No Fee Balance Transfer Credit Cards Still Exist?

no balance transfer feesFor many years, no fee balance transfer credit card offers were a popular incentive to get you to apply. But as you probably already know, over the last few years these offers are no where to be seen. A lot of people post on Credit Card Forum asking about these, so here’s a guide to help you find the best deal.

Q: Do no fee balance transfer cards still exist?
A: When the great recession hit, many banks not only stopped these offers, but they also ended balance transfers altogether. Of course the economy eventually recovered and 0% offers came back, but they all had fees attached to them. Unfortunately this continues to be the new norm – charging a fee. I do not know of a single no fee balance transfer credit card that is currently available.

Warning: The truth is these fee-free offers were largely a bait-n-switch. Card issuers would frequently advertise them and then change the terms later on, by shortening the 0% period or eliminating it altogether. Due to the new laws we now have more transparency so the jig is up.

Q: Will they make a come back?
A: They say “never to say never” but when it comes to the practice of charging balance transfer fees, unfortunately it looks like they are here to stay. Why? Because the reform which went into effect in 2010 completely changed the way credit card companies do business. Basically, they are being held accountable and can no longer do their bait ‘n switch offers.

So the banks have to hold up to their end of the bargain and honor your introductory interest rate for at least the first year. In turn, most of them have since turned to other ways to make money on transfers – upfront fees and shorter 0% periods. While this may seem like a bad thing, the benefit is that credit card balance transfer offers are much more transparent… now they have to give you what they advertise.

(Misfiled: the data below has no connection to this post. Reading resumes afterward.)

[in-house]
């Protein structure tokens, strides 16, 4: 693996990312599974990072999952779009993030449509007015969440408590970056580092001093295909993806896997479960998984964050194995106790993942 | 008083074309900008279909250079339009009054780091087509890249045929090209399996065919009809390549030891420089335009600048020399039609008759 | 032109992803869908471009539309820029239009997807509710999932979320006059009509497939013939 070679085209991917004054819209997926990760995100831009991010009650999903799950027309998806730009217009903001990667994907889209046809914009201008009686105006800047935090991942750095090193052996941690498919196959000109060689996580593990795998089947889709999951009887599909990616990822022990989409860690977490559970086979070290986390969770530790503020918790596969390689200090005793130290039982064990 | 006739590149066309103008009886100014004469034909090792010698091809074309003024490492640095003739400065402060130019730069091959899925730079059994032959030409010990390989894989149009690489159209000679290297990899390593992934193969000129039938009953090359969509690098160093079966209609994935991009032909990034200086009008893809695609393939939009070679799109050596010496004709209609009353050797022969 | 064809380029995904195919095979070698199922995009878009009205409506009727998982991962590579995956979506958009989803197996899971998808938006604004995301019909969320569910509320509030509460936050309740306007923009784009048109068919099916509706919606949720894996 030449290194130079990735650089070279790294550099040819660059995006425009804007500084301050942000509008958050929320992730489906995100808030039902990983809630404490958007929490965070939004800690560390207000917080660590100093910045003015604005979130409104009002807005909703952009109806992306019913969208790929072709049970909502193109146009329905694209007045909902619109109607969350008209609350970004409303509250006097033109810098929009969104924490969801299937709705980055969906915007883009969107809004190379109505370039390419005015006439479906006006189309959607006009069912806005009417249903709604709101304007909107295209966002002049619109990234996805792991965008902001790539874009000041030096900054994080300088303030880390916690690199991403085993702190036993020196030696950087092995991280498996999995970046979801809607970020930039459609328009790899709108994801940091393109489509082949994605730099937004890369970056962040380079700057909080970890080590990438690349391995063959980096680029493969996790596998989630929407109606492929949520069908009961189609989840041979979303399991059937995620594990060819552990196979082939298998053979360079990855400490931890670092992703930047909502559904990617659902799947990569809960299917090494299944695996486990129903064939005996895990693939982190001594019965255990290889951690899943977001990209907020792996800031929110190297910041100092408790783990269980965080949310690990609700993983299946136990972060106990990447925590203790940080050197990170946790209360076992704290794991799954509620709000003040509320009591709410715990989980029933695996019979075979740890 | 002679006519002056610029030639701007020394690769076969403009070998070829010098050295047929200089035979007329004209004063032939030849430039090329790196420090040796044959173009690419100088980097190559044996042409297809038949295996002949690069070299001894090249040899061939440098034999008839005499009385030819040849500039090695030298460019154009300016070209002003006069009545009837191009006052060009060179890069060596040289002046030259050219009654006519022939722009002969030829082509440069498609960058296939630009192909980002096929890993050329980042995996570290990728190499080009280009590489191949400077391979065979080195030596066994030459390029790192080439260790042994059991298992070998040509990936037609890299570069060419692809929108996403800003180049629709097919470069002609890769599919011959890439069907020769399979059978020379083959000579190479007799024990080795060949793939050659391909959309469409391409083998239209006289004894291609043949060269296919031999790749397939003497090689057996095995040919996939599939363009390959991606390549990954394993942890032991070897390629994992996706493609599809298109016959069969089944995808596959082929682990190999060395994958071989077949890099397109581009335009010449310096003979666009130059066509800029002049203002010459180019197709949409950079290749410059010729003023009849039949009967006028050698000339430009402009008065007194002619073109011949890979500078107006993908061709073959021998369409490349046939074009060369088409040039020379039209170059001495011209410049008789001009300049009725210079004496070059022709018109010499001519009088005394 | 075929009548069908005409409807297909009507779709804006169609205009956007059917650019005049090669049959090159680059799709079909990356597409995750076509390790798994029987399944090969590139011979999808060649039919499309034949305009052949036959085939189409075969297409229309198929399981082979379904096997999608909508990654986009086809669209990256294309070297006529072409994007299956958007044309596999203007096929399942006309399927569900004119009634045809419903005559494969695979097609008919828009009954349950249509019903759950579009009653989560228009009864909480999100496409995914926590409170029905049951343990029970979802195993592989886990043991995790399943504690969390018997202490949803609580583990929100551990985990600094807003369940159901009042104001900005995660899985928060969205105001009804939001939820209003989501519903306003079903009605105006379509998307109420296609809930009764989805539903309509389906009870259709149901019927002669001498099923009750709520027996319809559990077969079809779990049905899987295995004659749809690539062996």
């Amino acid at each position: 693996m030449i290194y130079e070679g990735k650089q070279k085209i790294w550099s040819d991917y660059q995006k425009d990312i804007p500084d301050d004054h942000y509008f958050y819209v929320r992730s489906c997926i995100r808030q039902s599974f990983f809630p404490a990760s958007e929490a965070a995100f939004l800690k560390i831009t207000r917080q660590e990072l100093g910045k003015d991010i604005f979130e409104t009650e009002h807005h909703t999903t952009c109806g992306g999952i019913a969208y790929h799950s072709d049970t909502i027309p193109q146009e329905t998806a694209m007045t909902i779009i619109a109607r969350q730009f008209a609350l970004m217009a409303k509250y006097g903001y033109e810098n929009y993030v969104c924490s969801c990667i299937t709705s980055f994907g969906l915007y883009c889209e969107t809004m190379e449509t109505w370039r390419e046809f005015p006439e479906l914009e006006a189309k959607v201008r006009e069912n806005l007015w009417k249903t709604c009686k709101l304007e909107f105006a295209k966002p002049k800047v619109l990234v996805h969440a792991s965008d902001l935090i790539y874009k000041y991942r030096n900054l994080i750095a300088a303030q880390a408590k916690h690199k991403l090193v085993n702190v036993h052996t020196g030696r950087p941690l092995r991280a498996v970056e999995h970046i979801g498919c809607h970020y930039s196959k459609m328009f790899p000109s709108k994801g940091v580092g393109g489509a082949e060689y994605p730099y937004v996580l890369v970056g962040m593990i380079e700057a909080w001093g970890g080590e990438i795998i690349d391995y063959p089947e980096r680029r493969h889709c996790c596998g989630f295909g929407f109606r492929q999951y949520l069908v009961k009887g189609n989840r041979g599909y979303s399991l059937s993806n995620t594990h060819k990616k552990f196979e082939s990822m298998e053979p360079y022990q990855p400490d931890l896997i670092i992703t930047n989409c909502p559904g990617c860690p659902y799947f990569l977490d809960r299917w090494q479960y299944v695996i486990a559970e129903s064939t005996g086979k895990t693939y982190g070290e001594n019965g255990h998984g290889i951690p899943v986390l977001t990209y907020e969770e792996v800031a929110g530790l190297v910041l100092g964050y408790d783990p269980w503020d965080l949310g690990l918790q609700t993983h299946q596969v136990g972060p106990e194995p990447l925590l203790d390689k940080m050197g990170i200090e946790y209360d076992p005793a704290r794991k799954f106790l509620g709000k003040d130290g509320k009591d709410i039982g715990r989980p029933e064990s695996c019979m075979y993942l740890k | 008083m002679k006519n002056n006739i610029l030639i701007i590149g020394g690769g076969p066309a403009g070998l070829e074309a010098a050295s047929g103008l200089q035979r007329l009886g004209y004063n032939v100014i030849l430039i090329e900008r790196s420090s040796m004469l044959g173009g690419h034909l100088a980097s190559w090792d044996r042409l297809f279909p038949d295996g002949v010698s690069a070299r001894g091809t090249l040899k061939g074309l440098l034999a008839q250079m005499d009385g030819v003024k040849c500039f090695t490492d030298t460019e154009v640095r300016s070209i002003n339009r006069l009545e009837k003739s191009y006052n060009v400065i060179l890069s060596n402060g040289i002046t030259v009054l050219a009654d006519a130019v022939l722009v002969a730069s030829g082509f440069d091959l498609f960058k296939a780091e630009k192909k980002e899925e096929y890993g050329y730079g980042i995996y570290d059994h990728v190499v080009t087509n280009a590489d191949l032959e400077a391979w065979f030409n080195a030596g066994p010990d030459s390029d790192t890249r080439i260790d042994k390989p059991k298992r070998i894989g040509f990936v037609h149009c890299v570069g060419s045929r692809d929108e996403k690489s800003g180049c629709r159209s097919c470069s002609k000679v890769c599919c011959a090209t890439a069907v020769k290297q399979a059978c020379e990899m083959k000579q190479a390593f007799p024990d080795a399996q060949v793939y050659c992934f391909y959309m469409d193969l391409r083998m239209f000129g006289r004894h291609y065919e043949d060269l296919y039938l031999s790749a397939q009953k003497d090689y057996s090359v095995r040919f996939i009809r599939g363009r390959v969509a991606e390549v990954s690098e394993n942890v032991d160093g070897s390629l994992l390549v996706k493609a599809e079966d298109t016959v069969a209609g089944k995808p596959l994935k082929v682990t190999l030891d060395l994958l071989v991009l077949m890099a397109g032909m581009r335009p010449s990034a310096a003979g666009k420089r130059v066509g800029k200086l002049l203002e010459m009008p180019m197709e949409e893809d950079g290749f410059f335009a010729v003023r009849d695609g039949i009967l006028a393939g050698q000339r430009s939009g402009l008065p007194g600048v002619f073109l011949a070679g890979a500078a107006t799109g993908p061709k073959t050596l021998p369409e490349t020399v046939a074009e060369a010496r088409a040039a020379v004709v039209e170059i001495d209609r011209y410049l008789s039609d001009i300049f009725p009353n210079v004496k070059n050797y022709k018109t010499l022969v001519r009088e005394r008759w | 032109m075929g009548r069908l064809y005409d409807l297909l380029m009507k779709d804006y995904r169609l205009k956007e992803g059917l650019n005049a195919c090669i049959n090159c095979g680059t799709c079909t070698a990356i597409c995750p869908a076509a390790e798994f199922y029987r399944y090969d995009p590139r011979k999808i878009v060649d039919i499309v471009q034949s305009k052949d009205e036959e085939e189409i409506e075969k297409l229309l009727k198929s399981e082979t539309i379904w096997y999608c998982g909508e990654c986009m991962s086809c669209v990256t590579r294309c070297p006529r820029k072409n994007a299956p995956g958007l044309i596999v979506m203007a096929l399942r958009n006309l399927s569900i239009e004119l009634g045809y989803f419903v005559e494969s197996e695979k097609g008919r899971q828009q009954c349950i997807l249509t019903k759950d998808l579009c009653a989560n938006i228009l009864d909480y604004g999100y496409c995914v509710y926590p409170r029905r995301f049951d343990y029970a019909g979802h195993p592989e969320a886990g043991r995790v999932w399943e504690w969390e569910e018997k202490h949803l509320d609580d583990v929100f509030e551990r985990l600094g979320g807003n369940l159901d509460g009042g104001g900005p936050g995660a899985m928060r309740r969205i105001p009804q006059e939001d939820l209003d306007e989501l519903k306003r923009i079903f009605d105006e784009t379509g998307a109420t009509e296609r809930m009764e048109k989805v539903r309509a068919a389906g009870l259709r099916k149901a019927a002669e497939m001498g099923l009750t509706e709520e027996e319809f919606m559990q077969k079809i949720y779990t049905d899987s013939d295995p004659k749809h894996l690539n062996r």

Q: How much are balance transfer fees nowadays?
A: Most major credit card issuers tend to charge 3% to 5%, but I would say the majority are 5% and the ones for 3% are quickly disappearing. It’s important to take these fees into account when calculating out the potential savings on balance transfer cards.

Q: How can I get the best transfer offer today?
Since no fee balance transfer cards are no longer an option, you need to be more strategic in how you choose your offer. Here are three rules to follow:

1. Only accept the longest 0% offers
Taking an offer for only 6 or 9 months just doesn’t make sense, because that means you would be paying the credit card transfer fees twice in one year. So now you need to be picky and go for the best offer you can get.

2. You need to transfer the balance to a different issuer
Every financial institution that I know of does not accept balance transfers internally – i.e. You can’t signup for a new BofA card and use its transfer offer to move the balance you have on an existing BofA card. Instead you need to switch it to an entirely different bank – like moving it from BofA to a Discover card.

3. Watch out for annual fees
Surprisingly more and more cards these days are charging annual fee. Although balance transfers with no fee are a thing of the past, credit cards with no annual fee are still an option… so make sure there isn’t an annual fee hidden behind that seemingly great balance transfer offer.

Find the longest 0% balance transfer cards (updated weekly)

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Balance Transfer really helped me to save on interest. With $5000 amount transferred, I saved around $740 interest paid in 12 months. Once the 12 months period ended, I will repeat the Balance Transfer process with other credit card.